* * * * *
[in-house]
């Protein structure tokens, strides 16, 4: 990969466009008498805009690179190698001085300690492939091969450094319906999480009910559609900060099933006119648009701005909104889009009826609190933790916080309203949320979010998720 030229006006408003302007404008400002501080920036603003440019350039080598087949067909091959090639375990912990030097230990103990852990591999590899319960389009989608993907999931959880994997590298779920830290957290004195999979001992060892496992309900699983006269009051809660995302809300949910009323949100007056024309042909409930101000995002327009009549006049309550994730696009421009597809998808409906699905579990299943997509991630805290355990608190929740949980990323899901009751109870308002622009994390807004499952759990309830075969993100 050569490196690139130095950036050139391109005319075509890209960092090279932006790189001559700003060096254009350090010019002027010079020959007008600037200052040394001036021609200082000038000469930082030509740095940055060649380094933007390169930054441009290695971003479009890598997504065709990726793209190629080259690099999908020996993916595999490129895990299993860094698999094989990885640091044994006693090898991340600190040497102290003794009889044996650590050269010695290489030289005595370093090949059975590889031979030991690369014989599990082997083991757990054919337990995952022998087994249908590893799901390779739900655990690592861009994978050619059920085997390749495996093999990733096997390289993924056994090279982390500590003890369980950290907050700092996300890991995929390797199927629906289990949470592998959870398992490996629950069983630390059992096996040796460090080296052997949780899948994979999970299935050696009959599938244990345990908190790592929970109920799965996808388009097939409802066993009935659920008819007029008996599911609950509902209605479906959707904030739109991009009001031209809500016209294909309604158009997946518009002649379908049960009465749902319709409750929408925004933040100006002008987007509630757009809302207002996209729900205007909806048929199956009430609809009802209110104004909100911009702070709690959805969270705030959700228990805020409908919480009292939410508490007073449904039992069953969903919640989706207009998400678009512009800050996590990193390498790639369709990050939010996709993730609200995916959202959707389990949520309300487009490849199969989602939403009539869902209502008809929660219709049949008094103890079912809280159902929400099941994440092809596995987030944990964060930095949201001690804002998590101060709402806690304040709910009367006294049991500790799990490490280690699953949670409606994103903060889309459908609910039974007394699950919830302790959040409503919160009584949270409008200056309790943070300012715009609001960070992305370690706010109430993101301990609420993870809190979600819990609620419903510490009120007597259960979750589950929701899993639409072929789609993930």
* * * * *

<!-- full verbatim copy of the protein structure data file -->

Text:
[in-house]
């Protein structure tokens, strides 16, 4: 990969466009008498805009690179190698001085300690492939091969450094319906999480009910559609900060099933006119648009701005909104889009009826609190933790916080309203949320979010998720 030229006006408003302007404008400002501080920036603003440019350039080598087949067909091959090639375990912990030097230990103990852990591999590899319960389009989608993907999931959880994997590298779920830290957290004195999979001992060892496992309900699983006269009051809660995302809300949910009323949100007056024309042909409930101000995002327009009549006049309550994730696009421009597809998808409906699905579990299943997509991630805290355990608190929740949980990323899901009751109870308002622009994390807004499952759990309830075969993100 050569490196690139130095950036050139391109005319075509890209960092090279932006790189001559700003060096254009350090010019002027010079020959007008600037200052040394001036021609200082000038000469930082030509740095940055060649380094933007390169930054441009290695971003479009890598997504065709990726793209190629080259690099999908020996993916595999490129895990299993860094698999094989990885640091044994006693090898991340600190040497102290003794009889044996650590050269010695290489030289005595370093090949059975590889031979030991690369014989599990082997083991757990054919337990995952022998087994249908590893799901390779739900655990690592861009994978050619059920085997390749495996093999990733096997390289993924056994090279982390500590003890369980950290907050700092996300890991995929390797199927629906289990949470592998959870398992490996629950069983630390059992096996040796460090080296052997949780899948994979999970299935050696009959599938244990345990908190790592929970109920799965996808388009097939409802066993009935659920008819007029008996599911609950509902209605479906959707904030739109991009009001031209809500016209294909309604158009997946518009002649379908049960009465749902319709409750929408925004933040100006002008987007509630757009809302207002996209729900205007909806048929199956009430609809009802209110104004909100911009702070709690959805969270705030959700228990805020409908919480009292939410508490007073449904039992069953969903919640989706207009998400678009512009800050996590990193390498790639369709990050939010996709993730609200995916959202959707389990949520309300487009490849199969989602939403009539869902209502008809929660219709049949008094103890079912809280159902929400099941994440092809596995987030944990964060930095949201001690804002998590101060709402806690304040709910009367006294049991500790799990490490280690699953949670409606994103903060889309459908609910039974007394699950919830302790959040409503919160009584949270409008200056309790943070300012715009609001960070992305370690706010109430993101301990609420993870809190979600819990609620419903510490009120007597259960979750589950929701899993639409072929789609993930």